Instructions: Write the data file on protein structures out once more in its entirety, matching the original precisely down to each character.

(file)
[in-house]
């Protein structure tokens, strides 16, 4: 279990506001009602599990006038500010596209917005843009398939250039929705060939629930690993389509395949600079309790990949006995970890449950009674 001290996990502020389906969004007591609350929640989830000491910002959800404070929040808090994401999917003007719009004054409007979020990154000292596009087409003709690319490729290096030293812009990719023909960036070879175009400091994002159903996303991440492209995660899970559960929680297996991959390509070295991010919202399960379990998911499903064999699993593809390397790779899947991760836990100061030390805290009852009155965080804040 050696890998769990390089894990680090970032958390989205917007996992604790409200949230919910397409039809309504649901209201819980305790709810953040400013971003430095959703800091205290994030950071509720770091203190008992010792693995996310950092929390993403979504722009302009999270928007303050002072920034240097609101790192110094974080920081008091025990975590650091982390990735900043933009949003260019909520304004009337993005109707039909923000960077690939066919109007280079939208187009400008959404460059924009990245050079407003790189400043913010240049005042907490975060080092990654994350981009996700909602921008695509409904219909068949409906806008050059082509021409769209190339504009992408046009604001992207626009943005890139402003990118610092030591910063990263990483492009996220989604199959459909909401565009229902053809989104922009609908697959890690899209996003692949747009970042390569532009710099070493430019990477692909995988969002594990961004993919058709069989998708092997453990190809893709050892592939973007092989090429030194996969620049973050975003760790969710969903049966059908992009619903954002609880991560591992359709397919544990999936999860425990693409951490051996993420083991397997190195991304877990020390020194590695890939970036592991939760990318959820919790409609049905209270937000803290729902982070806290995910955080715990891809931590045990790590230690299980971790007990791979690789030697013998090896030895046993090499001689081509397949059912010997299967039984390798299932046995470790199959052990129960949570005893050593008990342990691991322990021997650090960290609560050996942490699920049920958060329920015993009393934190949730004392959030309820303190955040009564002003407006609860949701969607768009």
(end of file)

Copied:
[in-house]
């Protein structure tokens, strides 16, 4: 279990506001009602599990006038500010596209917005843009398939250039929705060939629930690993389509395949600079309790990949006995970890449950009674 001290996990502020389906969004007591609350929640989830000491910002959800404070929040808090994401999917003007719009004054409007979020990154000292596009087409003709690319490729290096030293812009990719023909960036070879175009400091994002159903996303991440492209995660899970559960929680297996991959390509070295991010919202399960379990998911499903064999699993593809390397790779899947991760836990100061030390805290009852009155965080804040 050696890998769990390089894990680090970032958390989205917007996992604790409200949230919910397409039809309504649901209201819980305790709810953040400013971003430095959703800091205290994030950071509720770091203190008992010792693995996310950092929390993403979504722009302009999270928007303050002072920034240097609101790192110094974080920081008091025990975590650091982390990735900043933009949003260019909520304004009337993005109707039909923000960077690939066919109007280079939208187009400008959404460059924009990245050079407003790189400043913010240049005042907490975060080092990654994350981009996700909602921008695509409904219909068949409906806008050059082509021409769209190339504009992408046009604001992207626009943005890139402003990118610092030591910063990263990483492009996220989604199959459909909401565009229902053809989104922009609908697959890690899209996003692949747009970042390569532009710099070493430019990477692909995988969002594990961004993919058709069989998708092997453990190809893709050892592939973007092989090429030194996969620049973050975003760790969710969903049966059908992009619903954002609880991560591992359709397919544990999936999860425990693409951490051996993420083991397997190195991304877990020390020194590695890939970036592991939760990318959820919790409609049905209270937000803290729902982070806290995910955080715990891809931590045990790590230690299980971790007990791979690789030697013998090896030895046993090499001689081509397949059912010997299967039984390798299932046995470790199959052990129960949570005893050593008990342990691991322990021997650090960290609560050996942490699920049920958060329920015993009393934190949730004392959030309820303190955040009564002003407006609860949701969607768009």